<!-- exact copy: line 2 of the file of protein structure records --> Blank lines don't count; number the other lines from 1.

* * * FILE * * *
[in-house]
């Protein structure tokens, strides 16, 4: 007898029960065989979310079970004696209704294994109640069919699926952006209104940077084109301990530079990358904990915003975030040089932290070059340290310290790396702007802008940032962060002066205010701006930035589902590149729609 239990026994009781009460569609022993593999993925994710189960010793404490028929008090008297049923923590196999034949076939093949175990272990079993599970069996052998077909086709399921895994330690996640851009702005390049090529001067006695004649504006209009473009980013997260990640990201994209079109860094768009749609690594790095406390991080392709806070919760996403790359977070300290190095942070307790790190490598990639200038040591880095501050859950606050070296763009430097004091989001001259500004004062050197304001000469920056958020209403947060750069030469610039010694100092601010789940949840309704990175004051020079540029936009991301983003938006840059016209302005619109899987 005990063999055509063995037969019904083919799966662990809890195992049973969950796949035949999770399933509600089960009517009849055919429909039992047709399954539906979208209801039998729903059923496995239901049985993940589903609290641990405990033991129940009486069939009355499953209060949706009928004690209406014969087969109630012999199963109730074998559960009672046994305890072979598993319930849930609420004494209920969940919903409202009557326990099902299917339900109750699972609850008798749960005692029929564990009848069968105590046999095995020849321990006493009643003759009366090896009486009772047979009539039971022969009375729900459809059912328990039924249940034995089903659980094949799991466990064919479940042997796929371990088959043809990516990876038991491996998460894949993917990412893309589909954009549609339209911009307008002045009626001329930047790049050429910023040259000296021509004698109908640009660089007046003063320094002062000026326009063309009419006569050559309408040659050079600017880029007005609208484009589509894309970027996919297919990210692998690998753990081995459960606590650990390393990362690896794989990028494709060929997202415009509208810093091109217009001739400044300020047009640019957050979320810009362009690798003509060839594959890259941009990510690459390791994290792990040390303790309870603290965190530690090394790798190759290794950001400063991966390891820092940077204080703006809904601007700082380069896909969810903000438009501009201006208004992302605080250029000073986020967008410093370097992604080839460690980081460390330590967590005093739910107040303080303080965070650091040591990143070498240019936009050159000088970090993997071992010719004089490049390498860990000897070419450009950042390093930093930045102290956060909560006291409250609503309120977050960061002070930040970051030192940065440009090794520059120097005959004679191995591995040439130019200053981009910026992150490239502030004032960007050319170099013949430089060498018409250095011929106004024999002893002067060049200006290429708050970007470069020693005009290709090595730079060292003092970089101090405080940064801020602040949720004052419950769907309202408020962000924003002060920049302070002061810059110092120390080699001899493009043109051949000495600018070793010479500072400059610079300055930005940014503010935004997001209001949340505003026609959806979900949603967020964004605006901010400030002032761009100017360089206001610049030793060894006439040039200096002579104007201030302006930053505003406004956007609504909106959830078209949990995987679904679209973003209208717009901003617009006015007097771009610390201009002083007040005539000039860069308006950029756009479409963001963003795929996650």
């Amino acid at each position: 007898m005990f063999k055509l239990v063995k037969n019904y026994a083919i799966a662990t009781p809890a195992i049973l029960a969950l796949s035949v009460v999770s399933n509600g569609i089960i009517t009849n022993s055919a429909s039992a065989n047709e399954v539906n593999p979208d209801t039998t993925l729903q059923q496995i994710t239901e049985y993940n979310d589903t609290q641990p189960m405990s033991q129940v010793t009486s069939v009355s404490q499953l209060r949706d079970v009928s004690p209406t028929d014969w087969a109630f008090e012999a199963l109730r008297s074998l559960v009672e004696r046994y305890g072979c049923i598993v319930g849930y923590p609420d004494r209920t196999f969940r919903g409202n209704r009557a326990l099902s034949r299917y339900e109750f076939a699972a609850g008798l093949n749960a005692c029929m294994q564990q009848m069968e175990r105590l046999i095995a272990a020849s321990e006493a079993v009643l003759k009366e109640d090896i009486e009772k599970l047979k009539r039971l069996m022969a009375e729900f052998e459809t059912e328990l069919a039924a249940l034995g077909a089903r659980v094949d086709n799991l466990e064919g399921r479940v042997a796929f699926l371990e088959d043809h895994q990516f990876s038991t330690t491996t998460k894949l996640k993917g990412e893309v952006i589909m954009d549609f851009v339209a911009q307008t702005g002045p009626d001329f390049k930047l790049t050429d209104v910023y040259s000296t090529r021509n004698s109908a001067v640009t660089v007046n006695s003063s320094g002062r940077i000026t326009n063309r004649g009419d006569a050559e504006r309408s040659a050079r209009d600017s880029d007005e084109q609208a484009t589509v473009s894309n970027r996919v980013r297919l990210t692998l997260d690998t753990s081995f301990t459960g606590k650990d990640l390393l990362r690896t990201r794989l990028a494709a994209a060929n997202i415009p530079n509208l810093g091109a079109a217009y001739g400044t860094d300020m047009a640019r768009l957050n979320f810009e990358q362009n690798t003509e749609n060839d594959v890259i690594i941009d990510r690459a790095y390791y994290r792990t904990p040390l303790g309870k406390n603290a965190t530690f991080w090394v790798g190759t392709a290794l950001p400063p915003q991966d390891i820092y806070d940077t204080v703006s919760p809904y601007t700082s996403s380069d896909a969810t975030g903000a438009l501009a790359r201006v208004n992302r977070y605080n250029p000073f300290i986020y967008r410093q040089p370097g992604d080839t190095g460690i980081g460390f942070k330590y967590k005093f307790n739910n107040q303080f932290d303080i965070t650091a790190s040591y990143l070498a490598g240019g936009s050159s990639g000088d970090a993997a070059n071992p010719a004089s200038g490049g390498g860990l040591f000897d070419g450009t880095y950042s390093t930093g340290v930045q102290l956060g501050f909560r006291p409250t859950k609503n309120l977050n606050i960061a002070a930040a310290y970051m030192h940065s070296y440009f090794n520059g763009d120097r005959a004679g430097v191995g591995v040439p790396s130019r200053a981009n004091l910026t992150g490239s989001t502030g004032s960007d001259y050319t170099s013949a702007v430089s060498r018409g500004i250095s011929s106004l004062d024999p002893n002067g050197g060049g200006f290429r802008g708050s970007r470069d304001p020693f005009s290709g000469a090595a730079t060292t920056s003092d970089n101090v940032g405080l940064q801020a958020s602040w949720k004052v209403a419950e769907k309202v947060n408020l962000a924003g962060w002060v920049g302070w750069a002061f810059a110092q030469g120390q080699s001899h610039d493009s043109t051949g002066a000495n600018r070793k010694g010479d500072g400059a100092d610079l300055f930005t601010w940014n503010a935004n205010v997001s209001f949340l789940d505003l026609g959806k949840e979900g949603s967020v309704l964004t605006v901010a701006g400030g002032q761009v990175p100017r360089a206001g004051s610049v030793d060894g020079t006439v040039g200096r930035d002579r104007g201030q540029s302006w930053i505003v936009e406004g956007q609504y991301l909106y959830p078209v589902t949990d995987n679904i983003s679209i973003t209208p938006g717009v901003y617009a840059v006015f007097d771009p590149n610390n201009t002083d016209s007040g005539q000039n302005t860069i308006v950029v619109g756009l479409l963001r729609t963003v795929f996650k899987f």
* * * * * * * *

């Protein structure tokens, strides 16, 4: 007898029960065989979310079970004696209704294994109640069919699926952006209104940077084109301990530079990358904990915003975030040089932290070059340290310290790396702007802008940032962060002066205010701006930035589902590149729609 239990026994009781009460569609022993593999993925994710189960010793404490028929008090008297049923923590196999034949076939093949175990272990079993599970069996052998077909086709399921895994330690996640851009702005390049090529001067006695004649504006209009473009980013997260990640990201994209079109860094768009749609690594790095406390991080392709806070919760996403790359977070300290190095942070307790790190490598990639200038040591880095501050859950606050070296763009430097004091989001001259500004004062050197304001000469920056958020209403947060750069030469610039010694100092601010789940949840309704990175004051020079540029936009991301983003938006840059016209302005619109899987 005990063999055509063995037969019904083919799966662990809890195992049973969950796949035949999770399933509600089960009517009849055919429909039992047709399954539906979208209801039998729903059923496995239901049985993940589903609290641990405990033991129940009486069939009355499953209060949706009928004690209406014969087969109630012999199963109730074998559960009672046994305890072979598993319930849930609420004494209920969940919903409202009557326990099902299917339900109750699972609850008798749960005692029929564990009848069968105590046999095995020849321990006493009643003759009366090896009486009772047979009539039971022969009375729900459809059912328990039924249940034995089903659980094949799991466990064919479940042997796929371990088959043809990516990876038991491996998460894949993917990412893309589909954009549609339209911009307008002045009626001329930047790049050429910023040259000296021509004698109908640009660089007046003063320094002062000026326009063309009419006569050559309408040659050079600017880029007005609208484009589509894309970027996919297919990210692998690998753990081995459960606590650990390393990362690896794989990028494709060929997202415009509208810093091109217009001739400044300020047009640019957050979320810009362009690798003509060839594959890259941009990510690459390791994290792990040390303790309870603290965190530690090394790798190759290794950001400063991966390891820092940077204080703006809904601007700082380069896909969810903000438009501009201006208004992302605080250029000073986020967008410093370097992604080839460690980081460390330590967590005093739910107040303080303080965070650091040591990143070498240019936009050159000088970090993997071992010719004089490049390498860990000897070419450009950042390093930093930045102290956060909560006291409250609503309120977050960061002070930040970051030192940065440009090794520059120097005959004679191995591995040439130019200053981009910026992150490239502030004032960007050319170099013949430089060498018409250095011929106004024999002893002067060049200006290429708050970007470069020693005009290709090595730079060292003092970089101090405080940064801020602040949720004052419950769907309202408020962000924003002060920049302070002061810059110092120390080699001899493009043109051949000495600018070793010479500072400059610079300055930005940014503010935004997001209001949340505003026609959806979900949603967020964004605006901010400030002032761009100017360089206001610049030793060894006439040039200096002579104007201030302006930053505003406004956007609504909106959830078209949990995987679904679209973003209208717009901003617009006015007097771009610390201009002083007040005539000039860069308006950029756009479409963001963003795929996650």